Film Festival Movie Review

Film Review: A GIRL WALKS HOME ALONE AT NIGHT: Highly Entertaining, Something for Everyone [LFF 2014]

Sheila Vand A Girl Walks Home Alone At Night

A Girl Walks Home Alone at Night (2014Film Review from the 58th Annual BFI London Film Festival, a movie directed by Ana Lily Amirpour, starring Sheila VandArash MarandiDominic RainsMarshall ManeshMozhan MarnóReza Sixo Safai, Rome Shadanloo, Pej Vahdat, Milad Eghbali, and Ray Haratian.

In an unknown middle-eastern town, a girl walks alone at night. This girl, however, has nothing to be scared of, for she is a vampire. A vampire, who treads the dark streets of this nameless city, preying on the predators, and fighting for the weak. That was the basic premise of the film. A film which I believe has all the components to become a cult classic.

There was something about the film that just seemed a little different. Not odd, and not particularly bad, just something different. This isn’t your typical vampire movie, nor is it a female revenge film, like Kill Bill (2003). It’s a work of incredible imagination, which brings together a talented, virtually unknown cast, in a film that tackles real issues with a compelling story. Consider it a middle-eastern, spaghetti western noir film with a bit of vampirism thrown into the mix to spice things up.

The girl, played by Sheila Vand, is a young middle-eastern woman with a love for the 80’s. Her room is adorned with posters and trinkets she’s collected over time. Her chador (her covering garment) in many ways acts as a decoy. She is the embodiment of intrigue. In a country where woman are still treated as fragile, and seen as inferior to men, the girl oozes self-reliance. She doesn’t need a man to protect her and this subtle confidence is played beautifully by Vand. Her knowing smile is seductive, her coy nature- mesmerising, and her ability to humanize a monster is perhaps, the biggest draw of the film.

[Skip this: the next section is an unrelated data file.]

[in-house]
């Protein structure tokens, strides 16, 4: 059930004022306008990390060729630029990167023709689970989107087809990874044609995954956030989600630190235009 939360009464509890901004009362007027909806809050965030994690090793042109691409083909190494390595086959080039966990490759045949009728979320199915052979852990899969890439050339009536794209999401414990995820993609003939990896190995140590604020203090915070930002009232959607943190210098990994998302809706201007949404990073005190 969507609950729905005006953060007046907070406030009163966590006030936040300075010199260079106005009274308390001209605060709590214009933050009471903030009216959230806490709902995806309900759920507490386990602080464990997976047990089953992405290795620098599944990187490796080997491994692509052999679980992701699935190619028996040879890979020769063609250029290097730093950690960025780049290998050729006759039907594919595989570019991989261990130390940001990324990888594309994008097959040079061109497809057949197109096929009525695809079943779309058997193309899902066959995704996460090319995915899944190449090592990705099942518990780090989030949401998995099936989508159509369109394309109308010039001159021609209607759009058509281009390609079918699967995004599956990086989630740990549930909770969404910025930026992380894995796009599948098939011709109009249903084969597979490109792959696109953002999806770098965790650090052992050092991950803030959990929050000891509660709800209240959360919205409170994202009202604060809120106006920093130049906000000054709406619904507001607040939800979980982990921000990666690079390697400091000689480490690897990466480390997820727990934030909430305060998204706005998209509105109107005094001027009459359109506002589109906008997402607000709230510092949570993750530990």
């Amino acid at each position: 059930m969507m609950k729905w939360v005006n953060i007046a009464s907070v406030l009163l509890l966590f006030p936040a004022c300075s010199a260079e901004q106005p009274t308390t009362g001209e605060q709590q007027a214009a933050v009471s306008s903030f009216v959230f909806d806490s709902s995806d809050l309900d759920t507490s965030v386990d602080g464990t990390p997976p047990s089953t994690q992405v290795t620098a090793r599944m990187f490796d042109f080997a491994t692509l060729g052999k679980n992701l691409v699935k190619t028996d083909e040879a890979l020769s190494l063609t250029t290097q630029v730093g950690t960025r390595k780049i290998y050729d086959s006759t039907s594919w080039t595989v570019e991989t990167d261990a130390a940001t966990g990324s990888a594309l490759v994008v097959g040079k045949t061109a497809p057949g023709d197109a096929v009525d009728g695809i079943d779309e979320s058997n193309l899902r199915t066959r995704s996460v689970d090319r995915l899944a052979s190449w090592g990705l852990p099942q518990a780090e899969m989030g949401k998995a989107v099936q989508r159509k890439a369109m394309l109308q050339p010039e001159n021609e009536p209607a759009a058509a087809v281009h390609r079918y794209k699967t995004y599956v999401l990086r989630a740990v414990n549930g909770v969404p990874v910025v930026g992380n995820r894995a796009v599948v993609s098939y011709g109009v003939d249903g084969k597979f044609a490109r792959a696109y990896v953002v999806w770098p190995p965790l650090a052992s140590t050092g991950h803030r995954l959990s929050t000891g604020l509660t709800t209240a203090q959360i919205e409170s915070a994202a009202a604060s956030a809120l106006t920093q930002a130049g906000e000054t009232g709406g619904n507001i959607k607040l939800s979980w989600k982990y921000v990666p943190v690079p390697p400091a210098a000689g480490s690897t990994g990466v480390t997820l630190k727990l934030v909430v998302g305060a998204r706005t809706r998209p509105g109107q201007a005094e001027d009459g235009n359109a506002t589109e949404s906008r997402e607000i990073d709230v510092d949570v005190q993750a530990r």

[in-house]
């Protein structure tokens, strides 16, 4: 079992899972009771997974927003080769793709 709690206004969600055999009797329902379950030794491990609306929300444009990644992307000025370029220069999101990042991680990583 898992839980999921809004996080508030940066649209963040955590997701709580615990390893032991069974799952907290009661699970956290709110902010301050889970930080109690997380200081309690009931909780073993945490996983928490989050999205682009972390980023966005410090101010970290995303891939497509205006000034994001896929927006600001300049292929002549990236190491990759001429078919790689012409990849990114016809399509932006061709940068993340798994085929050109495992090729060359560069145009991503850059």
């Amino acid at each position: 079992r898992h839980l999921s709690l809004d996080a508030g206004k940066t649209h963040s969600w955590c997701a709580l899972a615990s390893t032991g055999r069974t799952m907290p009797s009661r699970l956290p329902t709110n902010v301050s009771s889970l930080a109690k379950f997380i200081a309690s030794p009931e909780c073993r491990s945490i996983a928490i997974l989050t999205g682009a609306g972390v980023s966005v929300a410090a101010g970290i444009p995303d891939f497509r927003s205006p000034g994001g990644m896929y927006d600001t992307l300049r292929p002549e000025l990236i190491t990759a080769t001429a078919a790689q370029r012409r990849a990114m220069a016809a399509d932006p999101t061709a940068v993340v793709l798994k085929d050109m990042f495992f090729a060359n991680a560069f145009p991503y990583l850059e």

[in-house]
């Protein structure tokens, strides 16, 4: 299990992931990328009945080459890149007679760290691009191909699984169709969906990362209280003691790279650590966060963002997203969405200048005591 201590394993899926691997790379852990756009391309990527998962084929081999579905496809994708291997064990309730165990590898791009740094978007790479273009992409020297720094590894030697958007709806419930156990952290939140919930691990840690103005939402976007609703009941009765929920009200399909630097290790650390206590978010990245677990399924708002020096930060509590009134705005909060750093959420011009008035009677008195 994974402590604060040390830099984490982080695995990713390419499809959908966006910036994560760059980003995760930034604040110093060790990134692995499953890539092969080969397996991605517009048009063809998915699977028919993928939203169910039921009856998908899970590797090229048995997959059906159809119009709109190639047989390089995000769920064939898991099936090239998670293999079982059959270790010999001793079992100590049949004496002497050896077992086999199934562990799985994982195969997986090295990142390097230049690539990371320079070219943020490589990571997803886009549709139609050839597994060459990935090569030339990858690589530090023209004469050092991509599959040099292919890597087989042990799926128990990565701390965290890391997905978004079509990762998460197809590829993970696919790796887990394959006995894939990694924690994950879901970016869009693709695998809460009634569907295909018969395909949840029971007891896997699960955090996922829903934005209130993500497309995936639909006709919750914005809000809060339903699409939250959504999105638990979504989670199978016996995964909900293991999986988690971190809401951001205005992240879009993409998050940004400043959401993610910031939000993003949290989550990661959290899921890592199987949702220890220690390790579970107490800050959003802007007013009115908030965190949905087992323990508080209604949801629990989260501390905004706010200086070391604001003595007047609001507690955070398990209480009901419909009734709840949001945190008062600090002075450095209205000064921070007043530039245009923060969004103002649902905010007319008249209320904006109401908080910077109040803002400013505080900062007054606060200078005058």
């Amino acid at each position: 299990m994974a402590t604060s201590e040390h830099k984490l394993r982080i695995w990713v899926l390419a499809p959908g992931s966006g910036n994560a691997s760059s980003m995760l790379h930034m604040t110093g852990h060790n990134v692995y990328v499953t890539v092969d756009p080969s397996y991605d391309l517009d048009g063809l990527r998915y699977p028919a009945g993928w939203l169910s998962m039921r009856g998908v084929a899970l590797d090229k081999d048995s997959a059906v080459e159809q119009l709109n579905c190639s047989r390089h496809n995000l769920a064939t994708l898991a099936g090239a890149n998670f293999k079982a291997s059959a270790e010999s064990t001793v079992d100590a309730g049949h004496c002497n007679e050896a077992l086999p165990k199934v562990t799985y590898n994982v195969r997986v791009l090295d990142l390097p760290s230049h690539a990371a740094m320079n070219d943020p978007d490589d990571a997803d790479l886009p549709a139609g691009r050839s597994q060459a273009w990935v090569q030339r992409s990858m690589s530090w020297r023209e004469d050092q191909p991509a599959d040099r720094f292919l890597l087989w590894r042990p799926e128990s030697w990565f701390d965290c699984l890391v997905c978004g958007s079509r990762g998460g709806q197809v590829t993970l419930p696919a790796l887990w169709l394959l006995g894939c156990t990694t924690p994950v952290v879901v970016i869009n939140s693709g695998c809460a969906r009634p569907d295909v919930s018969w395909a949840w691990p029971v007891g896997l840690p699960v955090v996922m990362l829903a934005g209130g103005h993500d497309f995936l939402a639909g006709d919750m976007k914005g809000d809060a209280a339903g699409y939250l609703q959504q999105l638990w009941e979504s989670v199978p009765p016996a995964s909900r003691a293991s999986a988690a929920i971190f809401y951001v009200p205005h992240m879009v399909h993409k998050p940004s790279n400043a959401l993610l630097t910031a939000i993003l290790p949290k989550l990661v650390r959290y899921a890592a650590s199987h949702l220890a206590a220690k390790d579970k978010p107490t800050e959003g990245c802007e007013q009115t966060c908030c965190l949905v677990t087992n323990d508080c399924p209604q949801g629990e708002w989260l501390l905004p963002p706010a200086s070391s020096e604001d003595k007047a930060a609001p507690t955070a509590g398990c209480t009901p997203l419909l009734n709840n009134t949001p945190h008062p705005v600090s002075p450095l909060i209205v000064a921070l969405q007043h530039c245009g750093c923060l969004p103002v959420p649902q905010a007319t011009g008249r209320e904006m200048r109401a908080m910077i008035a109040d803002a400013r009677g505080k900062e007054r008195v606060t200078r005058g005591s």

Like any modern vampire film, there is a love interest. Though, fortunately this one doesn’t glow in the sunlight. The girl’s love interest is a young man named Arash. Arash is a bashful and painfully naïve individual. Though he likes to think of himself as the reincarnation of James Dean, he’s far from being a bad-boy greaser. His interactions with the girl are possibly the strangest and most sensual romantic scenes I’ve seen in quite a while. The chemistry between the two adds to the film’s charm and one scene in particular (when the two orbit each other under a disco ball), gives us a glimpse of Amirpour’s directorial talent.

As debuts go, this was a fantastic first try. The film was highly entertaining, and was original, which in the days of constant re-boots and sequels, was a welcome surprise. I can honestly say that this is the best middle-eastern inspired vampire film I’ve ever seen, to be fair, there aren’t many that I can think of. Some scenes felt like they dragged on. Amirpour, clearly having a certain vision and in her attempt to showcase that vision to the audience, may have stayed a few seconds longer than she needed to in certain scenes.

At the end of the day, the film is unlike anything you’re likely to see this year. I’d say take a friend and go watch this film. It is cheesy, funny, strange, interesting, sad, and compelling, all while being unpredictable.

Rating: 9/10

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Subhan Ghani

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